Lost leg led to change in law

It began as an unremarkable summer morning. But that day in July 1985 irrevocably changed Tim Hierlihy’s life.

It began as an unremarkable summer morning.

But that day in July 1985 irrevocably changed Tim Hierlihy’s life.

He was working on the Alaska Highway, near the South Access road, when a truck ran over his leg.

Wearing a vest and a hard hat, Hierlihy was in charge of inspecting the overlay of asphalt on the roadway. He’d been working on highways with Public Works Canada for eight years.

On this particular morning, he was walking up and down the stretch of broken road when he stopped to take notes.

The equipment was shut down for a morning coffee break.

“One truck had pulled in front of the paver, about 200 metres,” he said in a phone interview.

It was a semi towing a long box, used to load asphalt, and larger than a dump truck.

“When these things are backing up slowly they’re real quiet,” said Hierlihy.

People started shouting, he said.

He looked up at them, then looked back as the truck started rolling over his leg.

“He knocked me down and started running up my leg,” he said.

It was a painful and tedious recovery.

Bedridden in Whitehorse General Hospital for the next two months, Hierlihy underwent seven different surgeries on his leg.

Because of the trauma to his body, Hierlihy could not properly absorb oxygen.

This meant he couldn’t be medevaced South.

“I was suffocating,” he said.

“There were two nights when my wife was hauled in and they didn’t think I’d make it through the night.”

In his early 30s at the time, Hierlihy also had a two-year-old son at home.

“My wife, she went through a simultaneous hell,” he added.

“I was on a lot of painkillers at the time so I don’t remember a lot of this stuff. I just hear about what it was like.”

Numerous operations and 60 days with his leg pinned and tied were not enough.

Hierlihy lost his leg above the knee.

“Because of complications and infections they just kept chiseling away at me,” he said.

Eight months later, he flew south to be fitted with a prosthetic leg, which reaches up to his hip. As well, he entered into a year’s worth of rehabilitation. It wasn’t until 1987 that he could function again.

And his career working on the roads was over.

“It’s difficult for me to walk on rough ground,” he said.

“It’s best on hard, flat surfaces. Anything less than that diminishes the walking ability; I can do it, but it’s not pretty.”

 So, it was back to the books.

Hierlihy got a diploma in business administration and has since worked his way through a variety of jobs with the federal and territorial governments.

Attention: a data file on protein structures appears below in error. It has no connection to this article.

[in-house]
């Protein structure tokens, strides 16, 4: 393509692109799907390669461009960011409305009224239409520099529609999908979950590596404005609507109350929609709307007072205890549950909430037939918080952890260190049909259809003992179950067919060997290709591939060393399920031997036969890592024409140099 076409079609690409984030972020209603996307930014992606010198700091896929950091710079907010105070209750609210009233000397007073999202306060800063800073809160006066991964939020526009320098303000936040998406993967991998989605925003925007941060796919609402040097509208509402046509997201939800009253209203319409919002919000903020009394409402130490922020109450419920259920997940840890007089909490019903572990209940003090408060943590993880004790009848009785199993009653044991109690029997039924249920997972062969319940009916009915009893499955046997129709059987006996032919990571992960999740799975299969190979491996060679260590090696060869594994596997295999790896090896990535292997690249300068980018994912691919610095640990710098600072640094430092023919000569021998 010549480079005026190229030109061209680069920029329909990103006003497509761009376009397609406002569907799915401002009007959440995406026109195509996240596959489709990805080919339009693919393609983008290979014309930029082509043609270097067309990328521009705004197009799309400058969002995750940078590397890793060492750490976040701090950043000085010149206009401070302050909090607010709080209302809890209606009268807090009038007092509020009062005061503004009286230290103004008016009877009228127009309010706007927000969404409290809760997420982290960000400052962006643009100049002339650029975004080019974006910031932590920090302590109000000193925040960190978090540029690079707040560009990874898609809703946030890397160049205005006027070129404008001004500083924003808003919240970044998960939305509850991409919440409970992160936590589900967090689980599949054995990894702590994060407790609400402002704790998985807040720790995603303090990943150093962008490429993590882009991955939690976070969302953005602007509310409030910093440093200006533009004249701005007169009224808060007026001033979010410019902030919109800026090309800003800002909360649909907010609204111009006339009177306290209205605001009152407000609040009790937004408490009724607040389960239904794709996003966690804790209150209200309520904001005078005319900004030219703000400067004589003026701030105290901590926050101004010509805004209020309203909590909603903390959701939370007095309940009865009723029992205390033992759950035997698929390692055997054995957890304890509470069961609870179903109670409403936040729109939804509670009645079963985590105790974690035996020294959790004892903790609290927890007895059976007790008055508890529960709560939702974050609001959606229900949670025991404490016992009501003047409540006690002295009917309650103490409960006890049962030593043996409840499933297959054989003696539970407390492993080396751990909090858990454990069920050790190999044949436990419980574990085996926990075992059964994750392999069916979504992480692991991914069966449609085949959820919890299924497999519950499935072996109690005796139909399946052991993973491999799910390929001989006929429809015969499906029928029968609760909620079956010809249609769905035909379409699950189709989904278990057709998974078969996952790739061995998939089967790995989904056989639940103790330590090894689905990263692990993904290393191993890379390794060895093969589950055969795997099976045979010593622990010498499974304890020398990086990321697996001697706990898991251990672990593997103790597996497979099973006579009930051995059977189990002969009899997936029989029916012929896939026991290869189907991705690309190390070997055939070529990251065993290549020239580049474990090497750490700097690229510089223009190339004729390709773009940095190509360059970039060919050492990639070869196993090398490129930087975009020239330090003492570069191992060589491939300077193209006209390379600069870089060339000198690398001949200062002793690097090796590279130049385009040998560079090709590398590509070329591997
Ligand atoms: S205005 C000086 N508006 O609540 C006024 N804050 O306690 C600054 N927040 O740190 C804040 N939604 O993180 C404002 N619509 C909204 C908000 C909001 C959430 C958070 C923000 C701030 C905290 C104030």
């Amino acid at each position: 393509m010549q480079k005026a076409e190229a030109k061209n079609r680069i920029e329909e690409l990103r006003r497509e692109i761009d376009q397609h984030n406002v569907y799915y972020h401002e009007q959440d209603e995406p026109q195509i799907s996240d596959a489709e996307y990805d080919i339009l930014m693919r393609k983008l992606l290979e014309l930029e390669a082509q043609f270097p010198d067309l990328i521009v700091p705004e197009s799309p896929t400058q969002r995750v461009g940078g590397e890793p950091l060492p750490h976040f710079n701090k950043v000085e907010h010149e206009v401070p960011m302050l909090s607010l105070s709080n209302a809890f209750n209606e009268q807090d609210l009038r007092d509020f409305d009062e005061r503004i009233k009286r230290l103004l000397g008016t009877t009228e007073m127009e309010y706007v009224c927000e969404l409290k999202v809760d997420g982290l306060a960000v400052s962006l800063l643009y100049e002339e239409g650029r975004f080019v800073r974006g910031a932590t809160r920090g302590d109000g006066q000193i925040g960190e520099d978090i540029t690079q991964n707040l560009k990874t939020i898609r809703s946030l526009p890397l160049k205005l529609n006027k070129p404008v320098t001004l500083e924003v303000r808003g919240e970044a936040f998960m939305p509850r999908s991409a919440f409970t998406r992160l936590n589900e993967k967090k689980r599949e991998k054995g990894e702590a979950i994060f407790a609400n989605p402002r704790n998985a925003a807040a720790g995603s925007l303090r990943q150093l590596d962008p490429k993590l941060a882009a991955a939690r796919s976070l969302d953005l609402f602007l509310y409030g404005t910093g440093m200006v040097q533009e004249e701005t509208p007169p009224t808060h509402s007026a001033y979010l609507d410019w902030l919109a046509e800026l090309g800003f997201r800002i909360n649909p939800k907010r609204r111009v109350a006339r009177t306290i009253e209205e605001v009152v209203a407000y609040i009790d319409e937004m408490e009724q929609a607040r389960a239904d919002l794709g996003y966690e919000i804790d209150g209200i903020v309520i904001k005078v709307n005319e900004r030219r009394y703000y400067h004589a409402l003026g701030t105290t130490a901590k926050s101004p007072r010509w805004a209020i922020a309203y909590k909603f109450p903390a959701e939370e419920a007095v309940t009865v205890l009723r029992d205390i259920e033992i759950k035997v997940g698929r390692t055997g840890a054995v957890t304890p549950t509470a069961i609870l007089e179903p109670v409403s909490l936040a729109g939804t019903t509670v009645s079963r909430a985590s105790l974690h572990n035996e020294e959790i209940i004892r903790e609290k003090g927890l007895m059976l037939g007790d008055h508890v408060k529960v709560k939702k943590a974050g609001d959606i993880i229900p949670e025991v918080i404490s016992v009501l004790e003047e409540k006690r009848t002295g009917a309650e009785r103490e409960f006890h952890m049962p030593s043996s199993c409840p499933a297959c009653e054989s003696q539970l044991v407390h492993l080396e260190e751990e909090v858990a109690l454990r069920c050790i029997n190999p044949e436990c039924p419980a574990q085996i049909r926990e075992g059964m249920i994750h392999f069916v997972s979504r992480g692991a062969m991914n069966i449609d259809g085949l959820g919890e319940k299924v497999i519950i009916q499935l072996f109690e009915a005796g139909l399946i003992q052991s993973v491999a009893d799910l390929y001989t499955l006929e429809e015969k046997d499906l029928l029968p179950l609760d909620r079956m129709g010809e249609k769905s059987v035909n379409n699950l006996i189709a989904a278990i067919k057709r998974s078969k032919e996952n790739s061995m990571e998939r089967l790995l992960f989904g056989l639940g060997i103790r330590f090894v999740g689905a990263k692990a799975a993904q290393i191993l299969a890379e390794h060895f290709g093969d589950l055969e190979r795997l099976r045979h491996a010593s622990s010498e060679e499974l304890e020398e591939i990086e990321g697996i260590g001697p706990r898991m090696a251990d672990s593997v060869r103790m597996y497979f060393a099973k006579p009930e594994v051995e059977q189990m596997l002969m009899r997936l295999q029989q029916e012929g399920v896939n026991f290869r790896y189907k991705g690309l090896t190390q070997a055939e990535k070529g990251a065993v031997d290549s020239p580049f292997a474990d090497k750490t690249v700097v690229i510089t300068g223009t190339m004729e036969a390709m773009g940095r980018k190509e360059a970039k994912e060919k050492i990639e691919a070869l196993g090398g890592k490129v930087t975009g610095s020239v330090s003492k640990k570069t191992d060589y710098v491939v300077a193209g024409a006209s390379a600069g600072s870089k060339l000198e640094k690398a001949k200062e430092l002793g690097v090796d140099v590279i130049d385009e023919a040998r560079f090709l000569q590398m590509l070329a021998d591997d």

Currently he’s acting director of policy and communications for Highways and Public Works.

If there is a positive outcome from the injury, it’s that Hierlihy wouldn’t be in his current job without the forced change in focus, he said.

The recovery period was trying, though.

“Everybody reacts to injuries differently,” he said.

“I met guys down there (in rehabilitation) who’d lost two legs, who were doing a lot better than I was.”

With a young family at home, Hierlihy was determined to push on.

“It’s very difficult on relationships when these things happen because it really jolts your life and everything you’ve got going for you.

“My wife was very supportive and my family was very supportive.”

The Yukon Workers’ Compensation Health and Safety Board and the federal government also helped him through those years of building a new working life.

“There is a lot of onus on yourself to take responsibility and to take charge,” he added.

“Ultimately it’s up to the person who’s injured to get back up and get going again.”

Life would have taken a different course for Hierlihy if that truck had stopped.

His injury also led to changes in the industry, making roadwork safer.

Back-up warning signals became mandatory on highway equipment in the territory, after Hierlihy lost his leg.

“That probably could have made a big difference in my accident,” he said.

Hierlihy’s workplace-accident story is one of many.

Since 1991, 18,011 people have spent time off the job after being hurt at work. Another 39 have died, according to the compensation board.

Today marks the 15th national Day of Mourning. Canadians across the country will be commemorating those who were injured or killed on the job.

The compensation board is hosting a ceremony in the Yukon government building on Second Avenue at 12:30 p.m.